Zeiss Vario-Sonnar T* 16-35mm f/2.8 ZA SSM ( Sony SAL-1635Z ) - APS-C Review / Lab Test Report - Analysis
Lens Reviews - Sony Alpha/NEX (APS-C)
Article Index
Introduction
Analysis

Distortion

The Zeiss produces a medium amount of barrel distortion (~2%) at 16mm. The problem eases when zooming towards longer focal lengths so there's only a slight degree of barrel distortion left at 24mm (~0.7%). At 35mm the problem is basically gone (~0.2% pincushion distortion).

Move the mouse cursor over the focal length text marks below to observe the respective distortion
16mm 24mm 35mm

The chart above has a real-world size of about 120x80cm.

Vignetting

The Vario-Sonnar is a full format lens so it enjoys the typical sweet spot advantage when used on APS-C DSLRs. There's only a slight amount of vignetting at max. aperture regardless of the zoom position and it's not really field relevant anymore from f/4 onwards.

MTF (resolution)

The Zeiss was able to produce pretty impressive resolution figures in the MTF lab but we expected no less anyway. The lens performs best at 16mm - the center resolution is outstanding straight from f/2.8. The borders are already very good here but you need to stop down to f/4 to reach excellent results. Typical for APS-C sensors diffraction effects start to reduce the resolution from f/8 onwards. The Vario-Sonnar is pretty much capable to keeping the performance in the middle of the zoom range although there's a slight penalty at f/2.8. There's a more pronounced drop in quality at 35mm - the center performance remains great but the borders are a bit soft at f/2.8 so it makes sense to stop down to f/5.6 for an extra kick in quality here.

The Zeiss produces some field curvature at 16mm (the focus field is not flat here).

Below is a simplified summary of the formal findings. The chart shows line widths per picture height (LW/PH) which can be taken as a measure for sharpness. If you want to know more about the MTF50 figures you may check out the corresponding Imatest Explanations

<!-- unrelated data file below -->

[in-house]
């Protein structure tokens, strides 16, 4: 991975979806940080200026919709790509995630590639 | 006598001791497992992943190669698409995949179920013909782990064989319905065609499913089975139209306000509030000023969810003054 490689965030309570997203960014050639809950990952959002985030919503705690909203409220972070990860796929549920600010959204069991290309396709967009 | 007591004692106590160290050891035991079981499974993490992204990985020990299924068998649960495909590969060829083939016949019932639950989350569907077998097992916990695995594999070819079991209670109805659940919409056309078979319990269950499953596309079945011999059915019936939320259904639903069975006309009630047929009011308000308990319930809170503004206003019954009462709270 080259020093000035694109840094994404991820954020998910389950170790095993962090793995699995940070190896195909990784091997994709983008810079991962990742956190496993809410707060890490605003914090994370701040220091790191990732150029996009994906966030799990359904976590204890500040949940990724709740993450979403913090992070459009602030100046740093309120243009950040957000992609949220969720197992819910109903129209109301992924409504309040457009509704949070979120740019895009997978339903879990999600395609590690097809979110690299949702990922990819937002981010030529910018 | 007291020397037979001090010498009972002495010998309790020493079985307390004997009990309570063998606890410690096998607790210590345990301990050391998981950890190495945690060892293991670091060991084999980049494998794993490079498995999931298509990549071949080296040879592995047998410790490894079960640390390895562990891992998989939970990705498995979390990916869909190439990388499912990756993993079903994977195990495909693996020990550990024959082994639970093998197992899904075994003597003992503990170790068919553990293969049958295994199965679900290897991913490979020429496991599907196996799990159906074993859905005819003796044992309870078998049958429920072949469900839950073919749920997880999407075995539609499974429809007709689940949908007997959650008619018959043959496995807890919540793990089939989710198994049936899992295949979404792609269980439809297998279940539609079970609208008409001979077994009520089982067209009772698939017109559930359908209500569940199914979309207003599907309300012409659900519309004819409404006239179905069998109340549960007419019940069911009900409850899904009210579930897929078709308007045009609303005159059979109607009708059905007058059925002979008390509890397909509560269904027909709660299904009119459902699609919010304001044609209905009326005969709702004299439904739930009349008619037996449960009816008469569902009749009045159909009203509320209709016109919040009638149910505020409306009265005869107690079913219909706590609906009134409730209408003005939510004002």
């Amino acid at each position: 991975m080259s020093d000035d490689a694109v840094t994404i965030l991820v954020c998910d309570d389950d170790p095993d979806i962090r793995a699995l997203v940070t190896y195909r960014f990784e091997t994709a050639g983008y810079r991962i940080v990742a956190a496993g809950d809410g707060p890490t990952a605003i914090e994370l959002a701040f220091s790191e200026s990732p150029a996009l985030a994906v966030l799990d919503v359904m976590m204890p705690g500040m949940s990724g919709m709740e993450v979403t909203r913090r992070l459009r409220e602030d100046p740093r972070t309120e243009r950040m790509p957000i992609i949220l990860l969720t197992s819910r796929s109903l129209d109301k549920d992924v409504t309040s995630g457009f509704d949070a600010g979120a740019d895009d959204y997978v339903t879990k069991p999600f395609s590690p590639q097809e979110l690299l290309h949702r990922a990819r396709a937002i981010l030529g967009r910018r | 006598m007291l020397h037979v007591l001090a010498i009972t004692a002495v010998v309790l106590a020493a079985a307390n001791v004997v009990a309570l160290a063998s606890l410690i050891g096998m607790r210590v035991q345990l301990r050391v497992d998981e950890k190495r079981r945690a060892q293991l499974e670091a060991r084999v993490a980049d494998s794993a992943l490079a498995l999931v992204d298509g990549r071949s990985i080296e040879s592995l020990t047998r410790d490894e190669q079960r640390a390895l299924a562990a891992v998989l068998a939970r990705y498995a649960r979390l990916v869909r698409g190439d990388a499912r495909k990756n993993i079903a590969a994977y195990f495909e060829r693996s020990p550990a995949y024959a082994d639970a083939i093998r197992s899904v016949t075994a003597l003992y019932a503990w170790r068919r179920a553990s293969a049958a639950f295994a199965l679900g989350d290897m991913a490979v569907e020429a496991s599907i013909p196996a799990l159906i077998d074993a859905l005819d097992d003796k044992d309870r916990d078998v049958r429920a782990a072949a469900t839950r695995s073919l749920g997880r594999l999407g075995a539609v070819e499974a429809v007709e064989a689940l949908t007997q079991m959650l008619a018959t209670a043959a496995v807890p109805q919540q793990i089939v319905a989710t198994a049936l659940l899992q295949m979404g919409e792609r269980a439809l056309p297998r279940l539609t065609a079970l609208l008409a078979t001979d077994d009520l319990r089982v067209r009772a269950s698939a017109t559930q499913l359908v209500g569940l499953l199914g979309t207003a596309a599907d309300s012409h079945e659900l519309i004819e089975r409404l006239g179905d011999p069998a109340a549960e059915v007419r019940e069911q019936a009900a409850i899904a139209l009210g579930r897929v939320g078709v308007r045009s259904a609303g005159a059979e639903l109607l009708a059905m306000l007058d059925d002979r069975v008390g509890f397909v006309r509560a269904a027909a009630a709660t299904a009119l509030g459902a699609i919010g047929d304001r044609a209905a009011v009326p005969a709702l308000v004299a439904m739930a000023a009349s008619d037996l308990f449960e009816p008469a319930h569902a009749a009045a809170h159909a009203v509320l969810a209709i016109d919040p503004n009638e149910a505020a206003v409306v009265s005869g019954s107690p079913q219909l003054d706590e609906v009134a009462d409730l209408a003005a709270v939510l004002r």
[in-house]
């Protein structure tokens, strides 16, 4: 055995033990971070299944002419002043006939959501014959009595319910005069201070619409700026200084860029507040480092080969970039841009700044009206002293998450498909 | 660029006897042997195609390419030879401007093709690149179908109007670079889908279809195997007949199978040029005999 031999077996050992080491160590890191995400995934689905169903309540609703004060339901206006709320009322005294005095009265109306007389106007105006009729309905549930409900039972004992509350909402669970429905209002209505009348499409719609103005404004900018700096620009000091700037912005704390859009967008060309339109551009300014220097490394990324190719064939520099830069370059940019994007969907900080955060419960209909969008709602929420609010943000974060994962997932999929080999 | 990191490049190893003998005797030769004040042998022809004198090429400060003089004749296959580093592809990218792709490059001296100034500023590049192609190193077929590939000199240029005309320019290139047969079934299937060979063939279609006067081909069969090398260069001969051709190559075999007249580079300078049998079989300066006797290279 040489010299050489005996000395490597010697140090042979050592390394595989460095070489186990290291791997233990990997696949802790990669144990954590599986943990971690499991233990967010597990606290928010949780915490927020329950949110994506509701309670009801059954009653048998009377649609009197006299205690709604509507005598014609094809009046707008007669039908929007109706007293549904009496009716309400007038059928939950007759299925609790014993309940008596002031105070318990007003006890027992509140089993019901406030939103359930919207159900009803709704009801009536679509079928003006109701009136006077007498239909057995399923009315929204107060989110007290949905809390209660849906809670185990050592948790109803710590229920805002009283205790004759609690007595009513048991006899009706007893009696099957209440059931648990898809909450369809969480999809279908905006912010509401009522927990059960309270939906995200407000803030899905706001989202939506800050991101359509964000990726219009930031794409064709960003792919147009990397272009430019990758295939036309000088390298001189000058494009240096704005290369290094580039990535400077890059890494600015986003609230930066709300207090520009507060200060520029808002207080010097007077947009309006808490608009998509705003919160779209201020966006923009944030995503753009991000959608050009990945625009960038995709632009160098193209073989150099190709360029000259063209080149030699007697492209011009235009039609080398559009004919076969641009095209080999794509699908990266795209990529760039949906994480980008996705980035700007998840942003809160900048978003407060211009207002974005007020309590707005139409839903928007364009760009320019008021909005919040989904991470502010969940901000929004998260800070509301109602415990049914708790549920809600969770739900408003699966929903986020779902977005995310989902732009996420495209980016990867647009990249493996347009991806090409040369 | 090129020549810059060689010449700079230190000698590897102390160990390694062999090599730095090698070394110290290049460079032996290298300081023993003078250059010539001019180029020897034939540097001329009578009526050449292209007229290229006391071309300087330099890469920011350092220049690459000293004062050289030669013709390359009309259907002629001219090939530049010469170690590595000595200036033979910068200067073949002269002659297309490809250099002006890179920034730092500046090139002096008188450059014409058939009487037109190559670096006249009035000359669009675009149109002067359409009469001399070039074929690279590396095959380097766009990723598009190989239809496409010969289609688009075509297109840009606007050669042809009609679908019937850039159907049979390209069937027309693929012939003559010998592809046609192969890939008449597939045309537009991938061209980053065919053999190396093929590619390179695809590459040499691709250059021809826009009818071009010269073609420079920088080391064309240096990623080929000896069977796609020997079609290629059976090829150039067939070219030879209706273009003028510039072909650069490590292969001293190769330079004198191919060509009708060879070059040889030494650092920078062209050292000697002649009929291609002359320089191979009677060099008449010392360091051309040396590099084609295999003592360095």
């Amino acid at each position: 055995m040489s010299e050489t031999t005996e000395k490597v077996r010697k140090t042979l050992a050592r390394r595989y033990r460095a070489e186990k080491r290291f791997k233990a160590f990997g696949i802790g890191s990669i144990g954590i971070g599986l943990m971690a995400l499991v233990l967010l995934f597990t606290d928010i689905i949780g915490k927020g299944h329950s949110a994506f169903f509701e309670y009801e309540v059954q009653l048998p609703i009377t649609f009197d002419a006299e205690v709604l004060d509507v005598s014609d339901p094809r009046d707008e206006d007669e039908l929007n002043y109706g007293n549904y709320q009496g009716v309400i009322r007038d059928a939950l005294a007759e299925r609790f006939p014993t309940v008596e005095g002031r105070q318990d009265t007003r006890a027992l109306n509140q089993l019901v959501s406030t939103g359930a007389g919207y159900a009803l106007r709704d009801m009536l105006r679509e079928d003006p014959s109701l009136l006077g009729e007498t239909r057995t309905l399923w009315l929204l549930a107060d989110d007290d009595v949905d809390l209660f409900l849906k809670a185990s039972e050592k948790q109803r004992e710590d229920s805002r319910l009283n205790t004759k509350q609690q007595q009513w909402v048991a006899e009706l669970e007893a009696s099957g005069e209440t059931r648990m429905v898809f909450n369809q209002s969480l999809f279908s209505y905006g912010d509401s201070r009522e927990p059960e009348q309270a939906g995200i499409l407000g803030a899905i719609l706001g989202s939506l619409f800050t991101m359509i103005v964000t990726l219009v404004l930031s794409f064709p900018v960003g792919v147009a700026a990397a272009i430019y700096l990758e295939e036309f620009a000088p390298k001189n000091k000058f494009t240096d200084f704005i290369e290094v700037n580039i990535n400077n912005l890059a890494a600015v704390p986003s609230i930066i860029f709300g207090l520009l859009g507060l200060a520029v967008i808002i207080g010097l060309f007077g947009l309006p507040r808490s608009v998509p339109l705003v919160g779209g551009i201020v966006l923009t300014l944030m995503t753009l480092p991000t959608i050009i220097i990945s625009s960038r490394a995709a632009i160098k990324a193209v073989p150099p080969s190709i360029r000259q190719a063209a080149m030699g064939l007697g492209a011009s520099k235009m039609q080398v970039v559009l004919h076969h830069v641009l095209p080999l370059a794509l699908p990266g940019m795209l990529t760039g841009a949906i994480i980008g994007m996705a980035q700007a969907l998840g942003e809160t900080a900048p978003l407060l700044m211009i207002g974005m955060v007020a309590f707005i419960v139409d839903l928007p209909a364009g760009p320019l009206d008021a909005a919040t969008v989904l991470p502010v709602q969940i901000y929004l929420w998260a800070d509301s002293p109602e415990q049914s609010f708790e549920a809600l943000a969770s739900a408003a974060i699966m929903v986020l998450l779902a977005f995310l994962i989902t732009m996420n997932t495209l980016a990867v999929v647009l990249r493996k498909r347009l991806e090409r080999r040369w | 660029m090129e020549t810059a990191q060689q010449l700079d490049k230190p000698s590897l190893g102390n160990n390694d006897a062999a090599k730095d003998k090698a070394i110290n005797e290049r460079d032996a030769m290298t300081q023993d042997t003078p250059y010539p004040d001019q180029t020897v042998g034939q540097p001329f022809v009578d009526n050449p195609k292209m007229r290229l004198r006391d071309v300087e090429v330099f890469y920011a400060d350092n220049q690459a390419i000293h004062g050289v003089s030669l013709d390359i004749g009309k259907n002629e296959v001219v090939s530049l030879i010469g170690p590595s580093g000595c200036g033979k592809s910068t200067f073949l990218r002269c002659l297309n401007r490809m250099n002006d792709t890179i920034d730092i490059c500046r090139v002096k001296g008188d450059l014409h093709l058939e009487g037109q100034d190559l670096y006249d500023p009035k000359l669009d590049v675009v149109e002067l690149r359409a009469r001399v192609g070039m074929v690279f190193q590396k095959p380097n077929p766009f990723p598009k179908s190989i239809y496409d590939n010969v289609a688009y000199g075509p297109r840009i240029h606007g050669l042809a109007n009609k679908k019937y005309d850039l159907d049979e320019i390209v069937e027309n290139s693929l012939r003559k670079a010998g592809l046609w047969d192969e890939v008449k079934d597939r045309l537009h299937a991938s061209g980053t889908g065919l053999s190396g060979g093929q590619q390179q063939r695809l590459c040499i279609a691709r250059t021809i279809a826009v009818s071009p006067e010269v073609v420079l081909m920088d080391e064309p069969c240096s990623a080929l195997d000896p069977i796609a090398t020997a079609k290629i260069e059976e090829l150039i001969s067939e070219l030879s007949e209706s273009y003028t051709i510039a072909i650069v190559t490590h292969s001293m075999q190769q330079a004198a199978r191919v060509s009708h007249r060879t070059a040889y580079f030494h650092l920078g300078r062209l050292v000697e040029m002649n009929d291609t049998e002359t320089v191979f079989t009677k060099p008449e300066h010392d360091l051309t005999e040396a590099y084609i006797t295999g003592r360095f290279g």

Chromatic Aberrations (CAs)

Lateral chromatic aberrations (color shadows at harsh contrast transitions) are quite well controlled at around ~1.2px at max. aperture and around ~0.8px when stopping down. This may be noticeable at 100% magnification on screen but it's not really an issue on prints anymore.

Verdict

The Zeiss Vario-Sonnar T* 16-35mm f/2.8 ZA SSM produced convincing performance figures in our APS-C-based lab tests. The lens is extremely sharp at 16mm and 24mm although the quite high field curvature at 16mm could be better. The quality is somewhat lower at 35mm when using large aperture settings but stopping down resolves this problem. Lateral CAs, distortions as well as vignetting are well controlled and not overly field relevant anymore.

The mechanical quality of the lens is very high thanks to a tightly assembled combination of high quality plastic and metal parts. The SSM AF is both very fast and accurate and definitely a progress compared to the old screw-driven AF.

The Vario-Sonnar is a pricey lens and it is a bit questionable whether it makes sense on APS-C DSLRs. In this scope it competes with much cheaper but high quality lenses a la Zeiss 16-80mm f/3.5-4.5 ZA DT or the Tamron AF 17-50mm f/2.8 SP.

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